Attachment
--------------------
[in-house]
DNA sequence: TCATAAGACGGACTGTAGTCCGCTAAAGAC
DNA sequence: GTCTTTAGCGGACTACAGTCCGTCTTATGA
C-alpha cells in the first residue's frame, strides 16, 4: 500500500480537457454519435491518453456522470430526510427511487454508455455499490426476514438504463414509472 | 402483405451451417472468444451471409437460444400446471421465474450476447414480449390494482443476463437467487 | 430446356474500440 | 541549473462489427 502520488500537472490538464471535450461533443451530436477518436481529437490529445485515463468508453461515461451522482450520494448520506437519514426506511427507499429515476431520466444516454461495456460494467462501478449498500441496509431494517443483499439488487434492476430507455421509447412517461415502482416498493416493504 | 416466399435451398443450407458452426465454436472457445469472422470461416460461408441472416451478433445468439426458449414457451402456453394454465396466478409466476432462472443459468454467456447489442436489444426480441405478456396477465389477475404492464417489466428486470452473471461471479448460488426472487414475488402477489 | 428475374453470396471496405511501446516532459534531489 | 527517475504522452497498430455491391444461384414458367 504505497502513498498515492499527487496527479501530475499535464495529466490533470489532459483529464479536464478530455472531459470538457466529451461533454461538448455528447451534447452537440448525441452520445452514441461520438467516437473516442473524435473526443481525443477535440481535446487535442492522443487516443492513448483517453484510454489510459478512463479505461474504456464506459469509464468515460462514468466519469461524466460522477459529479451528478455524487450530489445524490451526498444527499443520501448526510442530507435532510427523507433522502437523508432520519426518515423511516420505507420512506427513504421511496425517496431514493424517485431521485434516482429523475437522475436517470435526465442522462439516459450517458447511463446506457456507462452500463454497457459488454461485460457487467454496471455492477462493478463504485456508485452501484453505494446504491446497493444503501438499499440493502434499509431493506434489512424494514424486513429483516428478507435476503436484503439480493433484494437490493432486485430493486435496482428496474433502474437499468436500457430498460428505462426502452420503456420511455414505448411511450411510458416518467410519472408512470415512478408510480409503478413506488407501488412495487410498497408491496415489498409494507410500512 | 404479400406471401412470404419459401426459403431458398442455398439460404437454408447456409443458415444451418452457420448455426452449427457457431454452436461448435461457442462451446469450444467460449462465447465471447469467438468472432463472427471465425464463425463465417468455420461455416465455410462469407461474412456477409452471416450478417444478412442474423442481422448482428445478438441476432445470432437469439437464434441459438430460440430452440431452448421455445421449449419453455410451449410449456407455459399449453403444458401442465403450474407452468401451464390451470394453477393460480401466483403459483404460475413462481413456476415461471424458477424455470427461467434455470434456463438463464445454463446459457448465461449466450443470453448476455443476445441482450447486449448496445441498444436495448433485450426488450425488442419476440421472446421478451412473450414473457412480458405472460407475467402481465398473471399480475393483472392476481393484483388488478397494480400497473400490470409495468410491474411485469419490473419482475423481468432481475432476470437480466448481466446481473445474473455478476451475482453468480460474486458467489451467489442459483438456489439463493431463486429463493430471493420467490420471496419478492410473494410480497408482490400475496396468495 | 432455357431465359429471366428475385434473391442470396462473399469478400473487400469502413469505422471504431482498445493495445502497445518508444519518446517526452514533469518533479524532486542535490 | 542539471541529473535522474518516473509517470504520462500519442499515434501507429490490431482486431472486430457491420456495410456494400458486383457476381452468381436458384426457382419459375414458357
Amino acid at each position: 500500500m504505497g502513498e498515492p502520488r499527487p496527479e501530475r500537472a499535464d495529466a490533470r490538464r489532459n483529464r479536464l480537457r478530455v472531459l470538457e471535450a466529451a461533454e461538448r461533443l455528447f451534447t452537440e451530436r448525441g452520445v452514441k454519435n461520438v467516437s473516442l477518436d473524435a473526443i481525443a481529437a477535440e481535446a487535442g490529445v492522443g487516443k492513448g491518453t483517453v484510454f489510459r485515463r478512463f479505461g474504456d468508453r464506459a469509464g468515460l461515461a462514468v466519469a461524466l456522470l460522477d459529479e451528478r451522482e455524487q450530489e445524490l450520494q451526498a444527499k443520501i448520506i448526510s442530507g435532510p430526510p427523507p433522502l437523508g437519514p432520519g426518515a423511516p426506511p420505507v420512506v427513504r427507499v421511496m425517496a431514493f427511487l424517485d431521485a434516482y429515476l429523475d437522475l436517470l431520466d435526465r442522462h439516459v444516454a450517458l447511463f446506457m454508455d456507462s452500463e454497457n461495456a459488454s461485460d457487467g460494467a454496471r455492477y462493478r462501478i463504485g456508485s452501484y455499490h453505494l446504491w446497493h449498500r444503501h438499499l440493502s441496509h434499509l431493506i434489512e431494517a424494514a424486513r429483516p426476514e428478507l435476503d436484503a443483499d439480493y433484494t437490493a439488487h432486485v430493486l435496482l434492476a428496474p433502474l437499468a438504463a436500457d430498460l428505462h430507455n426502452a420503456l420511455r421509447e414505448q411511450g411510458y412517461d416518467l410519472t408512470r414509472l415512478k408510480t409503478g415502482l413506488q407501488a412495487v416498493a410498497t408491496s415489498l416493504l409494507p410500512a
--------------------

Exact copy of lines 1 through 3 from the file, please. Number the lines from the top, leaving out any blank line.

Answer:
[in-house]
DNA sequence: TCATAAGACGGACTGTAGTCCGCTAAAGAC
DNA sequence: GTCTTTAGCGGACTACAGTCCGTCTTATGA